Navigating your way around the wonderful world of sunscreen is way more complicated than you might think. This is why we chatted with dermatologist Dr. Anita Sturnham of the Nuriss Clinic in London to get the dirt on all things sunscreen-related. Be warned, some of these facts are damn crazy, so hold on to your tea!
It becomes inactive after two hours.
"Reapply your sunscreen" is something we've all heard and read a million times before, but do you know how fast it actually stops working? Apparently, reallllyyy fast. "Most sun protection products degrade after two to three hours of application, making it essential that you reapply regularly throughout the day in order to get full protection," explains Dr. Sturnham. "In reality, most people only apply their product once in the morning, so from late morning onwards their protection expires."
The SPF in your foundation isn't protecting you from UV damage.
Just because a foundation has an SPF rating doesn't mean it's providing you with broad spectrum coverage. Dr. Sturnham explains: "Many people rely on their foundation to provide them with sun protection. Makeup brands often add ingredients like zinc oxide to their formulations, which may offer small levels of protection, but these brands do not include UVA filters in their bases because they make the product more difficult to apply and alter the finish on the skin. Your foundation labeled as SPF15 will not be protecting you from UVA rays—only a small level of protection against UVB, which wears off throughout the day."
There isn't a lot of difference between SPF30 and SPF50.
According to Dr. Sturnham, "There is only an additional one to two percent protection when you move from an SPF30 to SPF50." The British Association of Dermatologists back this claim, too, saying that: "SPF 30 blocks 97 percent of UVB rays, while SPF 50 blocks 98 percent." So is 30 the new 50? Not quite. However, Dr. Sturnham does state "if you have very fair skin, are prone to pigmentation, or are on photosensitive medications, the additional one to two percent protection is worthwhile."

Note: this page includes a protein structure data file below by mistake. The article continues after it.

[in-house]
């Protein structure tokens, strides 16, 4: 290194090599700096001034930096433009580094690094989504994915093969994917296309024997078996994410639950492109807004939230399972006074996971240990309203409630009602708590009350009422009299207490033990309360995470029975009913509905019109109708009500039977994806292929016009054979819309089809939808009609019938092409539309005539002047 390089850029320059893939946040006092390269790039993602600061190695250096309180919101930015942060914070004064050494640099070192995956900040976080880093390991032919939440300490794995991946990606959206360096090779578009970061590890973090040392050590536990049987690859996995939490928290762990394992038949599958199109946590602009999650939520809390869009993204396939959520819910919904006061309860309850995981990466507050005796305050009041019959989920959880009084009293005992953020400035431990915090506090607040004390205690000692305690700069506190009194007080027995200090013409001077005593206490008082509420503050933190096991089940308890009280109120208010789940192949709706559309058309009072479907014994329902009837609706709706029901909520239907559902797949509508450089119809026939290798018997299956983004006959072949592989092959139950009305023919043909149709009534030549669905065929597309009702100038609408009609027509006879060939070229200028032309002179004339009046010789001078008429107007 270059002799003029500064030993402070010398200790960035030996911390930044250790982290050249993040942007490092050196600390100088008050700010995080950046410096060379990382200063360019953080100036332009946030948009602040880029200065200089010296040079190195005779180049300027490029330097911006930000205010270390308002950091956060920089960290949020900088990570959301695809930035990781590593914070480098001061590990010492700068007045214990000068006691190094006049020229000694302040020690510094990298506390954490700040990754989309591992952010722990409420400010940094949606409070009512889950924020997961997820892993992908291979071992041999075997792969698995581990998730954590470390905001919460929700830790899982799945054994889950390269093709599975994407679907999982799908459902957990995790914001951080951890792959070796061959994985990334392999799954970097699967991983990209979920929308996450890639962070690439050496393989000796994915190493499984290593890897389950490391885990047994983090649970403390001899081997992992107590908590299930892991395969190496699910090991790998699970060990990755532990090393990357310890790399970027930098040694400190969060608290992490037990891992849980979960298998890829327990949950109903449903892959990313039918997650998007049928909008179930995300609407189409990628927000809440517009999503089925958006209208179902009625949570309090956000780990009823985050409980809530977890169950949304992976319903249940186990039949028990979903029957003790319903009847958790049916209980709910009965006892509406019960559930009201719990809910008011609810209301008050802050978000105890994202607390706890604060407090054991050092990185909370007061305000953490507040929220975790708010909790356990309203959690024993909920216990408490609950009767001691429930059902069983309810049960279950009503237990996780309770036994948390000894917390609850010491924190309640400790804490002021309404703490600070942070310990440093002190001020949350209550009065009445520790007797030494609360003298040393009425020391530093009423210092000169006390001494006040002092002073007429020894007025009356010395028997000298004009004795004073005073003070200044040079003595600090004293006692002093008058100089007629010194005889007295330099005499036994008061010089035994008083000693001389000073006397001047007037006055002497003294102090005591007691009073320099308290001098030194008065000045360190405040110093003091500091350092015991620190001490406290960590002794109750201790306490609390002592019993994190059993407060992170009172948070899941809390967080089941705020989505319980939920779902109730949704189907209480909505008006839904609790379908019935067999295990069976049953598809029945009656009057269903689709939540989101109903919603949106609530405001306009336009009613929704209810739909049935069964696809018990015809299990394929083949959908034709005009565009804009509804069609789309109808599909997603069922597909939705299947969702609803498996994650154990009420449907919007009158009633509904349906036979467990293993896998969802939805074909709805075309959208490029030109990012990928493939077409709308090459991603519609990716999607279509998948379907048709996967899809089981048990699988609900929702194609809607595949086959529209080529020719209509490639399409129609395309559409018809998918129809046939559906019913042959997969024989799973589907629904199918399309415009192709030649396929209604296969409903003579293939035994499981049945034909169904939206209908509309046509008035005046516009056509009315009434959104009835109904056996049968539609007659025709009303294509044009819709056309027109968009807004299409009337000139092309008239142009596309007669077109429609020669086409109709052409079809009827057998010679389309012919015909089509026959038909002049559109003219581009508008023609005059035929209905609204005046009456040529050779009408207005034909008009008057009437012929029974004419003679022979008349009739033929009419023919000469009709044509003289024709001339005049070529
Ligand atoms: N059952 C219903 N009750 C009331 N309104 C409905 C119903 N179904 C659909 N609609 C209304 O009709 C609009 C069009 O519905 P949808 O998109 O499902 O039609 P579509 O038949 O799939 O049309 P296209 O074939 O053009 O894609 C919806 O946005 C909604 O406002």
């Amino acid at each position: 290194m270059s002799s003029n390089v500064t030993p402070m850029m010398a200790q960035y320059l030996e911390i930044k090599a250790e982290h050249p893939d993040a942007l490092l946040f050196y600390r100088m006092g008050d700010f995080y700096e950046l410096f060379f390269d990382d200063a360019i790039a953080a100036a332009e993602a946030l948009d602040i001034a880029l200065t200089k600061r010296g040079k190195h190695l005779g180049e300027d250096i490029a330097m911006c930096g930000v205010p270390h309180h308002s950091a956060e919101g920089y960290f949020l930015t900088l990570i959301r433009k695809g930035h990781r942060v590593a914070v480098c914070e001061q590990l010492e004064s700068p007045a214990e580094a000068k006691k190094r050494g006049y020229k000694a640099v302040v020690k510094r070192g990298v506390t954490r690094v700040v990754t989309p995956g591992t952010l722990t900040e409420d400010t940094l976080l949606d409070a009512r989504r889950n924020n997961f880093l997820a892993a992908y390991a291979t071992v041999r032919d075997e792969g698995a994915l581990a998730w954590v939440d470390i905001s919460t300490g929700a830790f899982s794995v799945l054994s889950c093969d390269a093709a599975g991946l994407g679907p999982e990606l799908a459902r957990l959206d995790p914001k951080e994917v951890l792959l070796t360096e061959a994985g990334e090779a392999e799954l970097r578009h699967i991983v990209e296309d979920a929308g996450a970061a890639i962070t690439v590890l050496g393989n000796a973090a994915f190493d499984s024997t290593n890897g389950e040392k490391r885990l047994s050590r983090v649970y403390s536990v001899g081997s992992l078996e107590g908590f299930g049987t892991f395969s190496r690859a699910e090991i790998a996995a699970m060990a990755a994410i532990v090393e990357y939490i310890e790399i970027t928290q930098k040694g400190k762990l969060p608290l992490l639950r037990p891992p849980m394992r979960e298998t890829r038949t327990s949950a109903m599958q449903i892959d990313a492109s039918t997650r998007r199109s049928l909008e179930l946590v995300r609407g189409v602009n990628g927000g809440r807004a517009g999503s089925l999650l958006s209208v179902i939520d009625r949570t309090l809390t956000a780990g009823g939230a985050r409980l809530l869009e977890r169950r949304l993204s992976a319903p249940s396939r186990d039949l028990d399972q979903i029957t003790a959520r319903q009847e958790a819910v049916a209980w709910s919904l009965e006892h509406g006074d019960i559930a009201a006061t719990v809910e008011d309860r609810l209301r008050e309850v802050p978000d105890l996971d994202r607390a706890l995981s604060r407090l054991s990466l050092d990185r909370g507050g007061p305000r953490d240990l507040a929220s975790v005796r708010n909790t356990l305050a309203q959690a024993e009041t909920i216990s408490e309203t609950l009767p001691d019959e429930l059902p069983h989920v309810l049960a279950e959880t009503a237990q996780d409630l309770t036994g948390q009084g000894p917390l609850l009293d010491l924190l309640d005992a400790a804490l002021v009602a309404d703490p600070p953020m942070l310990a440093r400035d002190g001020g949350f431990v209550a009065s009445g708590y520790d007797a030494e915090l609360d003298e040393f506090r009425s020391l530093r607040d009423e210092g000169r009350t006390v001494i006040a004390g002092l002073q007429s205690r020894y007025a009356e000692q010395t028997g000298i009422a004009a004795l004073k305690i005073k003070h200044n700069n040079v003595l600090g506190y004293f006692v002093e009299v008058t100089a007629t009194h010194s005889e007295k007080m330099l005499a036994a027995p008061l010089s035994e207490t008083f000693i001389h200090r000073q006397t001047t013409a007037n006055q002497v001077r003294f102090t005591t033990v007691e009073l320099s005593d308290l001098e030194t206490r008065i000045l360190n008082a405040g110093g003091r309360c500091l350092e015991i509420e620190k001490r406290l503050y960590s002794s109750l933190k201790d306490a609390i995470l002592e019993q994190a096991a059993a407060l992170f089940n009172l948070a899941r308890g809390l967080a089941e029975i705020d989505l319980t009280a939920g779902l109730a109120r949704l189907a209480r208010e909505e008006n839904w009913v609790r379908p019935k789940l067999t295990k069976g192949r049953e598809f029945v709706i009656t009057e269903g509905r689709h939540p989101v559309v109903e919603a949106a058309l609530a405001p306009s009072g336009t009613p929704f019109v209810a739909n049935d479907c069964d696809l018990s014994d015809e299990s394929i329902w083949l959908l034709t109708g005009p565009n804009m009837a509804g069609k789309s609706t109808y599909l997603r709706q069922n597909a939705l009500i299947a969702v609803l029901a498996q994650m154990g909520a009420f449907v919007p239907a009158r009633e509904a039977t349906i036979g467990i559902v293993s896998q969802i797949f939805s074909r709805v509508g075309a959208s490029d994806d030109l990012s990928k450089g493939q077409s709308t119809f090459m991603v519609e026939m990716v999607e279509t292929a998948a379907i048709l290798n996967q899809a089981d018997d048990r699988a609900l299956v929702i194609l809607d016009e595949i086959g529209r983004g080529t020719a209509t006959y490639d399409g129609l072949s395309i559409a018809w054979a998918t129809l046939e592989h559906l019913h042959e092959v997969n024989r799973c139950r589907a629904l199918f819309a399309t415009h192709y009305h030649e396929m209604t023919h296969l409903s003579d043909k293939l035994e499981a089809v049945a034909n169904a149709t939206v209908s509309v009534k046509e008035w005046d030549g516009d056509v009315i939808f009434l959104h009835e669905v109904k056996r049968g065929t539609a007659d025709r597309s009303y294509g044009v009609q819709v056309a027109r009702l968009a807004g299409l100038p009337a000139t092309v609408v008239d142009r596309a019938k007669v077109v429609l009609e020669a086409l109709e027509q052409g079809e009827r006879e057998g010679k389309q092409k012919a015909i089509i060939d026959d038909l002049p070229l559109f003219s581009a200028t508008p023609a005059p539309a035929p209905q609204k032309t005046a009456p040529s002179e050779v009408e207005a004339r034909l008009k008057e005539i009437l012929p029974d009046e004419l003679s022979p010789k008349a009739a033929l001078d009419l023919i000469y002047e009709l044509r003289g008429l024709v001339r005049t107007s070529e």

You can get major sun damage in the plane.
If, like me, you're partial to a window seat on your flight, then be warned because this one is going to ruffle your feathers in the worst way. UVB rays (the ones associated with dreaded sunburn) are blocked by windows, however, much to our horror, UVA rays aren't. "UVA rays can pass through the windows on a plane and cause damage in the deeper skin layers, without your awareness," says Dr. Sturnham. Keep in mind UVA is responsible for increased skin aging, dark spots, and hyperpigmentation. Throw in the fact that you're 40,000 feet up in the air and are closer to the ozone layer, so the sun is more powerful and causes more damage. In other words, you need to be wearing SPF on every flight—especially if you're a seasoned window-seater.
Sun damage is making you break out, not your SPF.
Spoiler alert: those pesky breakouts popping up while you're on vacay are not the result of your sunscreen clogging your pores. You're breaking out because your skin produces more oil after enduring UV damage (aka, sitting in the sun). Mind. Blown. "Yes, oil-based products can give you breakouts, which is why I recommend looking for water-based formulations, labeled as 'non-comedogenic,'" Dr. Sturnham explains. "However, sun damage can send your complexion into meltdown by causing inflammation and damaging the epidermal barriers. This means your skin's immune and defense system will be off-kilter, which can cause breakouts."
The thicker your sunscreen, the better the protection.
Skincare rule 101: Thicker sunscreens don't automatically = better formulas. In fact, Dr. Sturnham explains that thicker textures have often been altered by the manufacturers in an attempt to make them appear heavier and more luxurious. The same also goes for moisturizers—just because it's whipped into a creamy, heavenly state, doesn't give it greater skin-saving abilities. Go figure. "Ideally the product should have skin-protecting and nourishing benefits, too. Look for ingredients such as glycerin, squalene, vitamin E, and aloe on your sun care label."
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This article originally appeared on Cosmopolitan.com/uk. Minor edits have been made by the Cosmo.ph editors.